For Home Health, clinicians began screening patients when appointments were made and confirmed, and the team began seeing patients with COVID-19 in April. The Home Health experience is best relayed through Brooks’ Tammy Williams, RN, who was one of the first employees to treat a COVID-19 positive patient. We first reported her story online back in April: “I was a nurse for a long time, but this is all new… Brooks provided extra training specific to PPE, and I had all the supplies I needed. I was covered from head to toe,” said Williams. The patient she was caring for had a less intense form of COVID, but her family still wasn’t allowed to see her.
“The first day I saw her she was crying. She was pretty upset about the whole thing. By the end of that visit, I knew it was going to be fine,” said Williams. “It feels good to be able to help. She needs us. The virus wasn’t her fault, and she should get the care she needs just like anyone else. We just take extra precautions and do what we are here to do.”
As skilled nursing or assisted living facilities, Bartram Crossing, Bartram Lakes, The Green House® Residences and University Crossing underwent different government mandates at different times. From the outset no one other than staff was allowed inside, except in extremely limited circumstances. The state prohibited the admission of any COVID-19 positive patients using strict screening processes for these settings. All staff were tested for COVID-19 bi-weekly and patients/residents were tested if exposed or showing symptoms. Patients/residents were also encouraged to use telehealth appointments with external clinicians to avoid unnecessary exposure.
To overcome the visitation hardship, redeployed staff helped patients and families connect with loved ones via video conference appointments or window visits. Our activities department created socially-distanced activities to keep the patients and residents engaged.
With COVID-19 making in-person meetings basically impossible, Brooks Rehabilitation’s community programs adapted and moved to virtual programming. Between live sessions and recorded content, classes were available daily.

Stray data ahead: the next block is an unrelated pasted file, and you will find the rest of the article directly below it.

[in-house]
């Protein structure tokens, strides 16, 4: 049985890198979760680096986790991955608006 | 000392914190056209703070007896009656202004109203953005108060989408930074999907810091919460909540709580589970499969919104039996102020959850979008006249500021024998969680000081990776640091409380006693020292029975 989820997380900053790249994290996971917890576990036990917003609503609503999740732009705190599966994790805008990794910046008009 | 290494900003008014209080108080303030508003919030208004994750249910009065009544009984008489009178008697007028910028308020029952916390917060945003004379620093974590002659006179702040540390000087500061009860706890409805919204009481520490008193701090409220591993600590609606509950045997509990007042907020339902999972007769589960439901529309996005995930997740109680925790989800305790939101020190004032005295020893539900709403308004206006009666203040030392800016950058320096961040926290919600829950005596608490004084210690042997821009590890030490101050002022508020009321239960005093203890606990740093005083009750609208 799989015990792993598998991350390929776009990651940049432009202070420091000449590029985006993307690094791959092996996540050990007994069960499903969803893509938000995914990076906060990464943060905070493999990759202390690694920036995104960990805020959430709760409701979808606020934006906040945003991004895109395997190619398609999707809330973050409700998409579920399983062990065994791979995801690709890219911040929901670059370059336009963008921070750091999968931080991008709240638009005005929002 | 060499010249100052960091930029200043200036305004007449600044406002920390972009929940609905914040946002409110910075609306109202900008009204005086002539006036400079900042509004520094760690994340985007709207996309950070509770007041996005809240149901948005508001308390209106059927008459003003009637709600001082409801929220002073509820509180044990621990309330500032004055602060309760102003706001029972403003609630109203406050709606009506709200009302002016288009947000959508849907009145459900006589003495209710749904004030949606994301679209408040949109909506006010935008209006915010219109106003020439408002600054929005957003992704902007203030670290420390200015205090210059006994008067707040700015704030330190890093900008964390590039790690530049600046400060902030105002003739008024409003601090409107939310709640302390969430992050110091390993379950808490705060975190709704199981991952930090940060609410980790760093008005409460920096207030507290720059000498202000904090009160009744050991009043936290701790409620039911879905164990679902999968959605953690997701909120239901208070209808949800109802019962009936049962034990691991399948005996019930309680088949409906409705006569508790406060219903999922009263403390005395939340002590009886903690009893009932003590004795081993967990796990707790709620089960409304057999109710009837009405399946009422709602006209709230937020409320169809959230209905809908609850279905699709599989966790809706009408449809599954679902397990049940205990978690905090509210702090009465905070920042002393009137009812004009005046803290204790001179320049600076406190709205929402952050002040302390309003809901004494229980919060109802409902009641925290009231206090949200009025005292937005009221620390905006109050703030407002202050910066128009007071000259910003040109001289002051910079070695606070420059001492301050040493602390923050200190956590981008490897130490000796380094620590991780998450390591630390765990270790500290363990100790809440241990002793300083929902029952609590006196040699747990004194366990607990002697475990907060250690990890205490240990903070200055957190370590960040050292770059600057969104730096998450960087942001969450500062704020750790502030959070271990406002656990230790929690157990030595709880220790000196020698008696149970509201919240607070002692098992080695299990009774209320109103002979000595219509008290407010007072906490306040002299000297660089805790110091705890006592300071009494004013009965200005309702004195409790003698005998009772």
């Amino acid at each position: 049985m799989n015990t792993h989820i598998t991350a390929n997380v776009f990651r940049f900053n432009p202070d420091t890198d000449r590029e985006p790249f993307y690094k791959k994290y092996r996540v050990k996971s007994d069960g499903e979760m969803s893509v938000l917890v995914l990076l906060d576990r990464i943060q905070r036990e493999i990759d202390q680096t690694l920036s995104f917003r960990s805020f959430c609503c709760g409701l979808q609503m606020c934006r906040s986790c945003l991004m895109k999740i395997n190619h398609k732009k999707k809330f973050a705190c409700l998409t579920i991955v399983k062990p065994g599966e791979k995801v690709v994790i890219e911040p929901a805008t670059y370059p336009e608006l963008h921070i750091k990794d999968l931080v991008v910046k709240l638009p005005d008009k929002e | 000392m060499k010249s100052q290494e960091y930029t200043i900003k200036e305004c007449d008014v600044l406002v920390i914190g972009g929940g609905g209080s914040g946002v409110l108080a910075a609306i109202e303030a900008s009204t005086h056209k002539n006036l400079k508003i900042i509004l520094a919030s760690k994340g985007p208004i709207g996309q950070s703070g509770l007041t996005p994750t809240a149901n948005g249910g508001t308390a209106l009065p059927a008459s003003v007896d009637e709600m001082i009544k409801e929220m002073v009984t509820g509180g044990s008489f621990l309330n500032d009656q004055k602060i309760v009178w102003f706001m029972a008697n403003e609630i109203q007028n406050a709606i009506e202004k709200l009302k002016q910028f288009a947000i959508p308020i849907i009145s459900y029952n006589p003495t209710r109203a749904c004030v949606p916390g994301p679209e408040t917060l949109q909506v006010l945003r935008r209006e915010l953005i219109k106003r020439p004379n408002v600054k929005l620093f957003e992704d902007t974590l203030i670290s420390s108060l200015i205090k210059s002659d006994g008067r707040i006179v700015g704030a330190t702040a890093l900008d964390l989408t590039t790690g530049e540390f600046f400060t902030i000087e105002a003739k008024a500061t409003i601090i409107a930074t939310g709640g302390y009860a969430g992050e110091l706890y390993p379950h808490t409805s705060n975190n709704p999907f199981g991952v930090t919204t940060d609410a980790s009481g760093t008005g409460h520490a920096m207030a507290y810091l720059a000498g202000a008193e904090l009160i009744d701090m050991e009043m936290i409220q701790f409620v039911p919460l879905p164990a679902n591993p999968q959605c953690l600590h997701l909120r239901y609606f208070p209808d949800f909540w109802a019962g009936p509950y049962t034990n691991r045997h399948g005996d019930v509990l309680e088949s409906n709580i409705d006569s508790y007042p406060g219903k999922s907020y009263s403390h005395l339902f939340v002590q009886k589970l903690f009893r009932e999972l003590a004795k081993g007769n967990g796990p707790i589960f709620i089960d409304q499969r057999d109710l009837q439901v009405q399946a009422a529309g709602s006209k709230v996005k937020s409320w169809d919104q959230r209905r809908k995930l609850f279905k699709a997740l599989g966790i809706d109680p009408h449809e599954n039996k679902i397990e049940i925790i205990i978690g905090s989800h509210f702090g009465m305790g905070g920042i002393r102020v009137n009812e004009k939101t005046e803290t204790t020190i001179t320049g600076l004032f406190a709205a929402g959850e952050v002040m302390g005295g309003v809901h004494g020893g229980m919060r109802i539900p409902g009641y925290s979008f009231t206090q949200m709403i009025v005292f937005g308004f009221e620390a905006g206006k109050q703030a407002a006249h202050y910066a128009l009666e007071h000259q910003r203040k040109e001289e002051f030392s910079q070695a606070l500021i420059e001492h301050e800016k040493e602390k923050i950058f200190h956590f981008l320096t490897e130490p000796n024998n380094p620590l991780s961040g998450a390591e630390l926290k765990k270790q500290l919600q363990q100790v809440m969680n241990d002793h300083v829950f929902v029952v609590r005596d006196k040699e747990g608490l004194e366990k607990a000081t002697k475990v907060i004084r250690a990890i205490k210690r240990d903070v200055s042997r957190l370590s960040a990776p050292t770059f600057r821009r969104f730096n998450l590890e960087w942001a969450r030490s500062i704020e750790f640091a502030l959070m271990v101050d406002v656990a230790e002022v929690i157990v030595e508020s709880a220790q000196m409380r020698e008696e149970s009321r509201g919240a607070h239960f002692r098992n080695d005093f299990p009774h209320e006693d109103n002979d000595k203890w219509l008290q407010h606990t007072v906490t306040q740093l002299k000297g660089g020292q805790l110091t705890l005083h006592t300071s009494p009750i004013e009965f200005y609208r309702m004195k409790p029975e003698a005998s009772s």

- Adaptive Sports and Recreation, the Neuro Recovery Centers and the Wellness programs offered virtual and recorded content including yoga, exercise and balance, as well as a social hour each day.
- The Brain Injury Clubhouse offered cognitive games and financial planning.
- The Aphasia Center offered five different virtual groups each week. Members and former members from across the country were able to participate.
- The Pediatric Recreation team was also hosting daily activities, with virtual programming Monday through Saturday and a special, virtual Bullsharks (the Brooks Junior Wheelchair Basketball team) practice on Sundays.
Many of the programs began reopening in-person in June, with limited participation, masks and social distancing requirements in place. However, virtual programming has become so popular that many of the groups plan to continue it even after the COVID-19 threat has passed.
The Brooks Clinical Research Center closed for in-person visits or activities, per the guidance of local and government authorities and research institutions. Although in-person research visits have been on hold, many other projects have continued to progress. Making the best of the situation, a team of our researchers and IT leadership worked with teams from other rehab health systems to create a survey study related to the use and impact of telehealth/virtual care during the pandemic. This survey is being distributed to clinicians working within these systems during the pandemic and patients who received care in any setting during the pandemic. It represents the first time these members of the consortium of rehab hospitals have come together to conduct a collaborative research project across systems.